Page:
Economics and the mid-life crisis have much in common: Both dwell on foregone opportunities

C'est la vie; c'est la guerre; c'est la pomme de terre . . . . . . . . . . . . . email: jpalmer at uwo dot ca

. . . . . . . . . . .Richard Posner should be awarded the next Nobel Prize in Economics . . . . . . . . . . . .

Thursday, May 26, 2005

Barriers to Trade:
No Wine from India in Ontario

I had never even heard of wine from India until I read this piece at A Canadian Econoview. And I still have not tasted it. I probably never will, unless I get a chance to try it the next time I visit Alberta, because it is not allowed at the Liquor Control Board of Ontario [LCBO]. Here is Brian's concluding paragraph:

Is there really any good reason (as opposed to a bureaucratic reason or sheer inertia) the LCBO shouldn't bring some of Mr. Grover's wines into Ontario and let Ontario wine drinkers try it for themselves? If it's as bad as the LCBO says it is, most Ontarions will twig to the fact pretty quickly. As for the taxpayer bearing the burden of inefficiency (an odd way to look at it - surely it would be the burden of bad buying decisions) the only reason that's the case is because the LCBO is a state-owned monopoly. The solution to that problem's simple: deregulate the industry and let importers take their chances. That way the burden of bad buying decision falls on the private individuals who take a risk on trying to establish a market. People customarily referred to as entrepreneurs. It'll be interesting to see how Mr. Grover does in free-market Alberta.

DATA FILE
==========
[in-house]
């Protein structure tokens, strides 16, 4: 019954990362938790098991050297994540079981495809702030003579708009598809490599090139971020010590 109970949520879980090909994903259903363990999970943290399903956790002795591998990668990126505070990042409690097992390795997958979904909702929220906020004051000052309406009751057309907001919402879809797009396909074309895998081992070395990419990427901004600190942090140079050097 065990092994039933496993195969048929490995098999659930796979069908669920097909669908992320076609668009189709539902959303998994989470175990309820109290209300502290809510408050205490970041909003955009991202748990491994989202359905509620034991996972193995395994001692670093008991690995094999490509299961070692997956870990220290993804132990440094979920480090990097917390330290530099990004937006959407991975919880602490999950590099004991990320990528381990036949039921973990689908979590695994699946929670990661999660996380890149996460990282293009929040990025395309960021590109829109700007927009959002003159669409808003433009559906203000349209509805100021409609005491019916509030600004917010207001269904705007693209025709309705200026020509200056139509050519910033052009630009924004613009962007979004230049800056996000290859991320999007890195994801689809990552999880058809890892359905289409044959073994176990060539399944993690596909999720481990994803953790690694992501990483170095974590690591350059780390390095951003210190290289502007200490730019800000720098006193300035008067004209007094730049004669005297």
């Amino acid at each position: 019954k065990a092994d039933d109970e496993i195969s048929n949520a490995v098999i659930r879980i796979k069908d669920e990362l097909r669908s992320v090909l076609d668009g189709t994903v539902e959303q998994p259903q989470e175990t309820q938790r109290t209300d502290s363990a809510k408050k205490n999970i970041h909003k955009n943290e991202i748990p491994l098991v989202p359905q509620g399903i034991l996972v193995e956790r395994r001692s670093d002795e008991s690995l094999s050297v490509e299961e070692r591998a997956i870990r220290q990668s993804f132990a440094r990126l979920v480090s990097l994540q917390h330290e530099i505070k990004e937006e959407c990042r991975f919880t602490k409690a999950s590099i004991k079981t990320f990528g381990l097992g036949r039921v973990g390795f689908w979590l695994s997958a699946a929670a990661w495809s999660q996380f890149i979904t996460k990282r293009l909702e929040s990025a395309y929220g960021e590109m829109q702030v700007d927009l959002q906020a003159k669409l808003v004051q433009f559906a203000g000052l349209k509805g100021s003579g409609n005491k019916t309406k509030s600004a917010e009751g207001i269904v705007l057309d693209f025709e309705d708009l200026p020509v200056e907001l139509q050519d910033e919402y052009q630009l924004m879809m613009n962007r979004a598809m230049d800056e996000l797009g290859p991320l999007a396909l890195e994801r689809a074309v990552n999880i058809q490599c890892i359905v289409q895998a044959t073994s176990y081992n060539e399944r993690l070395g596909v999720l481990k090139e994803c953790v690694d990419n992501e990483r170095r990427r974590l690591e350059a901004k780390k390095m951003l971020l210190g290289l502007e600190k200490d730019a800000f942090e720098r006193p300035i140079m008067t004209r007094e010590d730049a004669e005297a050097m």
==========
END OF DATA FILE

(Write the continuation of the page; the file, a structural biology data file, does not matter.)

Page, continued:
There is a very good reason that the LCBO is making it difficult for Mr. Grover to import wine from India -- protection of Ontario wine producers. That is the same reason it is so hard for us to get much choice of American wines in Ontario, too. One of the apparent goals of the LCBO is to encourage/support Ontario producers, and they do so by limiting competition.
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